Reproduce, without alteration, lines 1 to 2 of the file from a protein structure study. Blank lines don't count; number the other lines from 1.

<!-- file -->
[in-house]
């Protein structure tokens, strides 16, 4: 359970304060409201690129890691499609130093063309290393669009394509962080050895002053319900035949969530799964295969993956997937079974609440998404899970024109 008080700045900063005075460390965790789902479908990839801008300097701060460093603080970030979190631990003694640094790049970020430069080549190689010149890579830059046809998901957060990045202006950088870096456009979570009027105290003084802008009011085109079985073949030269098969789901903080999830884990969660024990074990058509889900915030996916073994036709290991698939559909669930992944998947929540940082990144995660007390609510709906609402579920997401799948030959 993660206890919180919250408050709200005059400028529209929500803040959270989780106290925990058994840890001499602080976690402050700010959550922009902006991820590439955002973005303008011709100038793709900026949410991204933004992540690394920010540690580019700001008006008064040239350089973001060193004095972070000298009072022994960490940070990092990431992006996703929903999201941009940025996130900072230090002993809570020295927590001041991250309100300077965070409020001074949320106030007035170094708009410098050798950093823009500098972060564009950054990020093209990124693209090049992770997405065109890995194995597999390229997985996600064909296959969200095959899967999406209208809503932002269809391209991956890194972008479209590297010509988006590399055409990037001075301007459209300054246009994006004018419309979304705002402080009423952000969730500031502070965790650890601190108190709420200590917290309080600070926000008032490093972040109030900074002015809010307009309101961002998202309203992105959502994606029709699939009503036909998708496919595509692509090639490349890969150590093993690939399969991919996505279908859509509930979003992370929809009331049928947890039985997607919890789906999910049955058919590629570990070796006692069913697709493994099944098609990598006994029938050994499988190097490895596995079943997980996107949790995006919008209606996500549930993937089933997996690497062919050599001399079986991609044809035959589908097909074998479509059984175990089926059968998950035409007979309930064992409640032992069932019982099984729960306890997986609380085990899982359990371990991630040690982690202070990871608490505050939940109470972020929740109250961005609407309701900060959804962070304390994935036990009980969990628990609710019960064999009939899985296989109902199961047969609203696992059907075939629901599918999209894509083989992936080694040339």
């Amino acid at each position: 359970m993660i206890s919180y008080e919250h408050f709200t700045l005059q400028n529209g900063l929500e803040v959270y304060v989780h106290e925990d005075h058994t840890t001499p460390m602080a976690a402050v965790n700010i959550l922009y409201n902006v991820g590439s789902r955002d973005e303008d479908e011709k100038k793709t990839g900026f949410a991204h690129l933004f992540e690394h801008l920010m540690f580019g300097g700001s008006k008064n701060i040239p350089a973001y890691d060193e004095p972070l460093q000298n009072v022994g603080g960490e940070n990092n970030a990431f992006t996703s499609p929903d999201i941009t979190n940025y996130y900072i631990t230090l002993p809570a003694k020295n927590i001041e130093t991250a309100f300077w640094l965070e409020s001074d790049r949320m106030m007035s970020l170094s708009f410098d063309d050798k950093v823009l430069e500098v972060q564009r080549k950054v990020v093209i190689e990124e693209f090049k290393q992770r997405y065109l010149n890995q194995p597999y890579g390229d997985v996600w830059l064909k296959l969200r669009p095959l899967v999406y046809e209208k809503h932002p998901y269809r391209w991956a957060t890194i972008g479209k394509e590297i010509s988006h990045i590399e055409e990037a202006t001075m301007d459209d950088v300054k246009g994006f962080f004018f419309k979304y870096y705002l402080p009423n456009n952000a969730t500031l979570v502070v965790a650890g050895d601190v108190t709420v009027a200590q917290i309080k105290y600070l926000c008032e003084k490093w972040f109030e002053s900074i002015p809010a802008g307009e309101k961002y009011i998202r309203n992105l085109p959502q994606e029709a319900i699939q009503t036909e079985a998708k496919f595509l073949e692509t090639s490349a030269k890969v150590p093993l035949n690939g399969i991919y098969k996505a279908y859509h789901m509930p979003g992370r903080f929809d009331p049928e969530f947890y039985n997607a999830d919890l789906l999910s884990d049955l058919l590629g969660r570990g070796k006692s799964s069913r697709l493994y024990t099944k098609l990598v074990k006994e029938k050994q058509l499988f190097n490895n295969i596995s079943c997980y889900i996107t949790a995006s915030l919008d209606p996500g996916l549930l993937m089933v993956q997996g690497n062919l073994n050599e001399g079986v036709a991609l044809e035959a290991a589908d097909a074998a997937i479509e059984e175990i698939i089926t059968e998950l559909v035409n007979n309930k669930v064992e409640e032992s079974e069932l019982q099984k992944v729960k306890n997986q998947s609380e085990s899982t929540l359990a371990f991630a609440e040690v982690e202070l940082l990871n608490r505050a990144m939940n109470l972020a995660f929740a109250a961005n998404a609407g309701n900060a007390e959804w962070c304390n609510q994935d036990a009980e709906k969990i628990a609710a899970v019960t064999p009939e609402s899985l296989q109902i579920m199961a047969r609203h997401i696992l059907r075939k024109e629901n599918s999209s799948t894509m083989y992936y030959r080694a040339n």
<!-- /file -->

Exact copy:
[in-house]
């Protein structure tokens, strides 16, 4: 359970304060409201690129890691499609130093063309290393669009394509962080050895002053319900035949969530799964295969993956997937079974609440998404899970024109 008080700045900063005075460390965790789902479908990839801008300097701060460093603080970030979190631990003694640094790049970020430069080549190689010149890579830059046809998901957060990045202006950088870096456009979570009027105290003084802008009011085109079985073949030269098969789901903080999830884990969660024990074990058509889900915030996916073994036709290991698939559909669930992944998947929540940082990144995660007390609510709906609402579920997401799948030959 993660206890919180919250408050709200005059400028529209929500803040959270989780106290925990058994840890001499602080976690402050700010959550922009902006991820590439955002973005303008011709100038793709900026949410991204933004992540690394920010540690580019700001008006008064040239350089973001060193004095972070000298009072022994960490940070990092990431992006996703929903999201941009940025996130900072230090002993809570020295927590001041991250309100300077965070409020001074949320106030007035170094708009410098050798950093823009500098972060564009950054990020093209990124693209090049992770997405065109890995194995597999390229997985996600064909296959969200095959899967999406209208809503932002269809391209991956890194972008479209590297010509988006590399055409990037001075301007459209300054246009994006004018419309979304705002402080009423952000969730500031502070965790650890601190108190709420200590917290309080600070926000008032490093972040109030900074002015809010307009309101961002998202309203992105959502994606029709699939009503036909998708496919595509692509090639490349890969150590093993690939399969991919996505279908859509509930979003992370929809009331049928947890039985997607919890789906999910049955058919590629570990070796006692069913697709493994099944098609990598006994029938050994499988190097490895596995079943997980996107949790995006919008209606996500549930993937089933997996690497062919050599001399079986991609044809035959589908097909074998479509059984175990089926059968998950035409007979309930064992409640032992069932019982099984729960306890997986609380085990899982359990371990991630040690982690202070990871608490505050939940109470972020929740109250961005609407309701900060959804962070304390994935036990009980969990628990609710019960064999009939899985296989109902199961047969609203696992059907075939629901599918999209894509083989992936080694040339």